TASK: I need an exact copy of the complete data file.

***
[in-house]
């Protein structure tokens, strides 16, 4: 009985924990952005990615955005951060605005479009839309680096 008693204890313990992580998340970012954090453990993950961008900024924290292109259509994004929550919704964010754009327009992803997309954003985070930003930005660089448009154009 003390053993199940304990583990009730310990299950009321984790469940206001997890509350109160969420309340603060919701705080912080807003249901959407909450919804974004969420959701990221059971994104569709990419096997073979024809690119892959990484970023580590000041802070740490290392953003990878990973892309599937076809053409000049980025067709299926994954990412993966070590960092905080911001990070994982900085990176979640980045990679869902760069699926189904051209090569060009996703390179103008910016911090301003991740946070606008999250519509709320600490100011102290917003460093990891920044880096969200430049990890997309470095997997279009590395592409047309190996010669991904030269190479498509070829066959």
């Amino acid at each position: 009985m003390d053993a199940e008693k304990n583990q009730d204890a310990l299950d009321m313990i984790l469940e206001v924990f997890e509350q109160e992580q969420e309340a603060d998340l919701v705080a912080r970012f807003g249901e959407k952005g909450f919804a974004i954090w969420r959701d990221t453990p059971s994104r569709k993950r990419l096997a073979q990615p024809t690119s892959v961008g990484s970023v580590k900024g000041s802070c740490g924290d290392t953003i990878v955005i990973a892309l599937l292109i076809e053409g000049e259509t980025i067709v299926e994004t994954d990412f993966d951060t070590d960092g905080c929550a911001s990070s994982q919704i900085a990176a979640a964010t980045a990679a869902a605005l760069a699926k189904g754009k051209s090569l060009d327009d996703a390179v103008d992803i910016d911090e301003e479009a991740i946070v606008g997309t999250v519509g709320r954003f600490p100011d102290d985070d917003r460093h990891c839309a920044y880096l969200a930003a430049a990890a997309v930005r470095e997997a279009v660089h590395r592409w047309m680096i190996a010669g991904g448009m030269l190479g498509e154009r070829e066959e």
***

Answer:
[in-house]
């Protein structure tokens, strides 16, 4: 009985924990952005990615955005951060605005479009839309680096 008693204890313990992580998340970012954090453990993950961008900024924290292109259509994004929550919704964010754009327009992803997309954003985070930003930005660089448009154009 003390053993199940304990583990009730310990299950009321984790469940206001997890509350109160969420309340603060919701705080912080807003249901959407909450919804974004969420959701990221059971994104569709990419096997073979024809690119892959990484970023580590000041802070740490290392953003990878990973892309599937076809053409000049980025067709299926994954990412993966070590960092905080911001990070994982900085990176979640980045990679869902760069699926189904051209090569060009996703390179103008910016911090301003991740946070606008999250519509709320600490100011102290917003460093990891920044880096969200430049990890997309470095997997279009590395592409047309190996010669991904030269190479498509070829066959």
């Amino acid at each position: 009985m003390d053993a199940e008693k304990n583990q009730d204890a310990l299950d009321m313990i984790l469940e206001v924990f997890e509350q109160e992580q969420e309340a603060d998340l919701v705080a912080r970012f807003g249901e959407k952005g909450f919804a974004i954090w969420r959701d990221t453990p059971s994104r569709k993950r990419l096997a073979q990615p024809t690119s892959v961008g990484s970023v580590k900024g000041s802070c740490g924290d290392t953003i990878v955005i990973a892309l599937l292109i076809e053409g000049e259509t980025i067709v299926e994004t994954d990412f993966d951060t070590d960092g905080c929550a911001s990070s994982q919704i900085a990176a979640a964010t980045a990679a869902a605005l760069a699926k189904g754009k051209s090569l060009d327009d996703a390179v103008d992803i910016d911090e301003e479009a991740i946070v606008g997309t999250v519509g709320r954003f600490p100011d102290d985070d917003r460093h990891c839309a920044y880096l969200a930003a430049a990890a997309v930005r470095e997997a279009v660089h590395r592409w047309m680096i190996a010669g991904g448009m030269l190479g498509e154009r070829e066959e």